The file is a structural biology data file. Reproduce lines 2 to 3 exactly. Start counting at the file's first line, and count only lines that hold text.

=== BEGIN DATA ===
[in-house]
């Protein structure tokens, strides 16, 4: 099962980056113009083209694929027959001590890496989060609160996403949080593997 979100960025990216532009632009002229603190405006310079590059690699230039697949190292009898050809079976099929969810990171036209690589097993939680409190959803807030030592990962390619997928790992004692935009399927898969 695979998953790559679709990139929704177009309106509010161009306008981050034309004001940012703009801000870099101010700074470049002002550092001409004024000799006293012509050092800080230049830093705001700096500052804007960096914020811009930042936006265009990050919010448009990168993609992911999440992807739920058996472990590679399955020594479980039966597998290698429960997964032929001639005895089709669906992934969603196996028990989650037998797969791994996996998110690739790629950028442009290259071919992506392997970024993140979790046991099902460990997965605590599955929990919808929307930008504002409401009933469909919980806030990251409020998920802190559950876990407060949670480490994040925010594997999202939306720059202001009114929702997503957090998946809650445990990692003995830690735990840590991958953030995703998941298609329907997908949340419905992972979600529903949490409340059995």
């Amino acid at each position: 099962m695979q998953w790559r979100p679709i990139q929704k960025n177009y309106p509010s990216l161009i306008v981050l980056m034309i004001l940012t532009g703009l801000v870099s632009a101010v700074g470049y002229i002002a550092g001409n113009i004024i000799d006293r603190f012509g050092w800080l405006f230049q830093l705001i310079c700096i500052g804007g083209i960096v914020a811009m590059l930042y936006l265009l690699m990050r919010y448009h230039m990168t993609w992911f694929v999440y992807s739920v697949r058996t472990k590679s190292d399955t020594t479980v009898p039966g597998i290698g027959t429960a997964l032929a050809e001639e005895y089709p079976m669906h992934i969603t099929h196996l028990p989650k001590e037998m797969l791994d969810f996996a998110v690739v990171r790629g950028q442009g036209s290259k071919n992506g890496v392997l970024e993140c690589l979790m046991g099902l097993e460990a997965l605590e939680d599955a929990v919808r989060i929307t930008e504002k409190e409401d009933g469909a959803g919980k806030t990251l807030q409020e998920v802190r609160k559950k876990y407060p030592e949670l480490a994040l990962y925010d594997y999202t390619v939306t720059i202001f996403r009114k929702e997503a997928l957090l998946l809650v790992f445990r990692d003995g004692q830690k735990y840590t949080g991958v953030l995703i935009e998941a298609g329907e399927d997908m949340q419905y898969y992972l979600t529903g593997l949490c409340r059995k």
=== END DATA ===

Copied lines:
């Protein structure tokens, strides 16, 4: 099962980056113009083209694929027959001590890496989060609160996403949080593997 979100960025990216532009632009002229603190405006310079590059690699230039697949190292009898050809079976099929969810990171036209690589097993939680409190959803807030030592990962390619997928790992004692935009399927898969 695979998953790559679709990139929704177009309106509010161009306008981050034309004001940012703009801000870099101010700074470049002002550092001409004024000799006293012509050092800080230049830093705001700096500052804007960096914020811009930042936006265009990050919010448009990168993609992911999440992807739920058996472990590679399955020594479980039966597998290698429960997964032929001639005895089709669906992934969603196996028990989650037998797969791994996996998110690739790629950028442009290259071919992506392997970024993140979790046991099902460990997965605590599955929990919808929307930008504002409401009933469909919980806030990251409020998920802190559950876990407060949670480490994040925010594997999202939306720059202001009114929702997503957090998946809650445990990692003995830690735990840590991958953030995703998941298609329907997908949340419905992972979600529903949490409340059995």
């Amino acid at each position: 099962m695979q998953w790559r979100p679709i990139q929704k960025n177009y309106p509010s990216l161009i306008v981050l980056m034309i004001l940012t532009g703009l801000v870099s632009a101010v700074g470049y002229i002002a550092g001409n113009i004024i000799d006293r603190f012509g050092w800080l405006f230049q830093l705001i310079c700096i500052g804007g083209i960096v914020a811009m590059l930042y936006l265009l690699m990050r919010y448009h230039m990168t993609w992911f694929v999440y992807s739920v697949r058996t472990k590679s190292d399955t020594t479980v009898p039966g597998i290698g027959t429960a997964l032929a050809e001639e005895y089709p079976m669906h992934i969603t099929h196996l028990p989650k001590e037998m797969l791994d969810f996996a998110v690739v990171r790629g950028q442009g036209s290259k071919n992506g890496v392997l970024e993140c690589l979790m046991g099902l097993e460990a997965l605590e939680d599955a929990v919808r989060i929307t930008e504002k409190e409401d009933g469909a959803g919980k806030t990251l807030q409020e998920v802190r609160k559950k876990y407060p030592e949670l480490a994040l990962y925010d594997y999202t390619v939306t720059i202001f996403r009114k929702e997503a997928l957090l998946l809650v790992f445990r990692d003995g004692q830690k735990y840590t949080g991958v953030l995703i935009e998941a298609g329907e399927d997908m949340q419905y898969y992972l979600t529903g593997l949490c409340r059995k």